Examines both the legal and illegal uses of the death penalty in American history.
In Race, Class, and the Death Penalty, Howard W. Allen and Jerome M. Clubb examine historical trends in the use of capital punishment in the United States. Employing empirical data, the authors explore how frequently the death penalty has been used and how its frequency of use has changed, where the death penalty was used most often, the offenses charged, and the characteristics of the executed. Not surprisingly, their findings indicate that minority groups—particularly African Americans and those of lower social and economic status in general—have been executed in disproportionate numbers. The authors conclude that while the use of the death penalty has progressively declined, and the range of capital offenses has narrowed, disparities in the use of capital punishment between social groups and regions that appeared in the colonial period have persisted into the twenty-first century.
Howard W. Allen is Professor of History Emeritus at Southern Illinois University at Carbondale. Jerome M. Clubb is Research Scientist and Professor of History Emeritus at the University of Michigan. Both Allen and Clubb have written several books, including their coedited volume Electoral Change and Stability in American Political History.
"…an exhaustive statistical analysis of the death penalty over the course of American history … the most complete database of executions in the United States to date." — American Historical Review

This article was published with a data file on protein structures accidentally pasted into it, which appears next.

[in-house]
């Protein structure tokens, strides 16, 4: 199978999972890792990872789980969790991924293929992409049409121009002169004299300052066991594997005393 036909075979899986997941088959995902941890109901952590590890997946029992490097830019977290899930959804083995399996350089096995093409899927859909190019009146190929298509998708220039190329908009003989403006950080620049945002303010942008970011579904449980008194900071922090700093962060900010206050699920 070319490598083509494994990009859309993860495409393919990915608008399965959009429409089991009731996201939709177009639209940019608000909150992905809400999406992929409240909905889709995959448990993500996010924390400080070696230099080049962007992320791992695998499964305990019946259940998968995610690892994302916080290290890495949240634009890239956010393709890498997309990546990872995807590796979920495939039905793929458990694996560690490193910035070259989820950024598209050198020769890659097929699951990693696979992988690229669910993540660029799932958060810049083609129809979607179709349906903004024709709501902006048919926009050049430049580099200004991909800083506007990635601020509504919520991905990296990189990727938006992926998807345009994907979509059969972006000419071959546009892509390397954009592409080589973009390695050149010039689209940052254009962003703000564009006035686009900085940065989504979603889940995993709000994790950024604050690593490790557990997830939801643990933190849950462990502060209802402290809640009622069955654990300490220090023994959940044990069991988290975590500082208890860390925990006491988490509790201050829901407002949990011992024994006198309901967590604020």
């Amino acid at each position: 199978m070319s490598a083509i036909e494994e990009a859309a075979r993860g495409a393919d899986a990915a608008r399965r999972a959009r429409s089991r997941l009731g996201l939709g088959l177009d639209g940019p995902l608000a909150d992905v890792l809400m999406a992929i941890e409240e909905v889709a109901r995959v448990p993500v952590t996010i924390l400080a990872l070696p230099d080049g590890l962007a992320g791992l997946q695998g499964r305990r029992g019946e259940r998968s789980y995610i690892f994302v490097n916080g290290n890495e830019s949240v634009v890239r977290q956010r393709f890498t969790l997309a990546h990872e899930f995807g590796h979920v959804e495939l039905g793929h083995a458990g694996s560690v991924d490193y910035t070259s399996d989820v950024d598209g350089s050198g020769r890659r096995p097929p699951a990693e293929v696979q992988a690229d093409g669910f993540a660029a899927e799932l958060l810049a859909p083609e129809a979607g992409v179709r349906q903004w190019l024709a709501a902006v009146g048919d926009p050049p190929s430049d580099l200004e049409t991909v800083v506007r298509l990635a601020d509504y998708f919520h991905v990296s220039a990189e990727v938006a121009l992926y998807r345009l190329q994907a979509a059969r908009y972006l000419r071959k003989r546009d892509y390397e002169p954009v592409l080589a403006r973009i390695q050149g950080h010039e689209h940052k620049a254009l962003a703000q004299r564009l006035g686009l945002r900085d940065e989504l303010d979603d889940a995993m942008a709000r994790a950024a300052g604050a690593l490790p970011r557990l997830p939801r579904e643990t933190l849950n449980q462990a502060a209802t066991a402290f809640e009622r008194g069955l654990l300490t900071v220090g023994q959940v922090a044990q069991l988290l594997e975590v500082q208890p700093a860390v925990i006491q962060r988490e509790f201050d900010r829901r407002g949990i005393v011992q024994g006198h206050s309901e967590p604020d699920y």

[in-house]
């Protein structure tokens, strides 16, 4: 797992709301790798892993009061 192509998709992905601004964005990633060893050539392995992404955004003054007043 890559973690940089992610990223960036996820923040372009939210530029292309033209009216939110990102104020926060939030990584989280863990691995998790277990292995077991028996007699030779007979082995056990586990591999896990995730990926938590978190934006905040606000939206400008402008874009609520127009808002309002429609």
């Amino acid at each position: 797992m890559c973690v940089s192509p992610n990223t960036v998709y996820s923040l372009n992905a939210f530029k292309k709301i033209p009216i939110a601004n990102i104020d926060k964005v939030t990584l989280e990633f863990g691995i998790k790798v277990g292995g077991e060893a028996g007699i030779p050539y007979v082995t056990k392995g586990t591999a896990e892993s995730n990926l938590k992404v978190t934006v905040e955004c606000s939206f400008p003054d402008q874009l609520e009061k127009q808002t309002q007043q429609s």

"…draws from and builds on an extraordinary data set compiled by M. Watt Espy, who gathered information on every execution in American history … a very useful book." — Journal of Southern History
"…pure quantitative history at its best … an important contribution to the field." — Journal of American Histo
"The authors have made ample (and intelligent) use of the Espy File Executions in the U.S. 1608–2002 at the Death Penalty Information Center, the most systematic database available on the history of capital punishment in the US … Allen and Clubb provide a straightforward statistical portrait of capital punishment in the US from the Colonial era to the post-WW II period. The findings, while not surprising, are important for the simple fact that they rely on a highly respected database." — CHOICE
"The long-standing practice of capital punishment in this country has been controversial almost from its inception, and the controversy has been particularly intense in recent decades. A careful analysis of the empirical facts of our historical practices is tremendously important, and the authors do a great service in collecting and assimilating many partial sources into what looks to be one of the most comprehensive and definitive treatments of empirical information on the use of capital punishment in the United States throughout its history." — Carol S. Steiker, coauthor of Criminal Law and Its Processes: Cases and Materials, Eighth Edition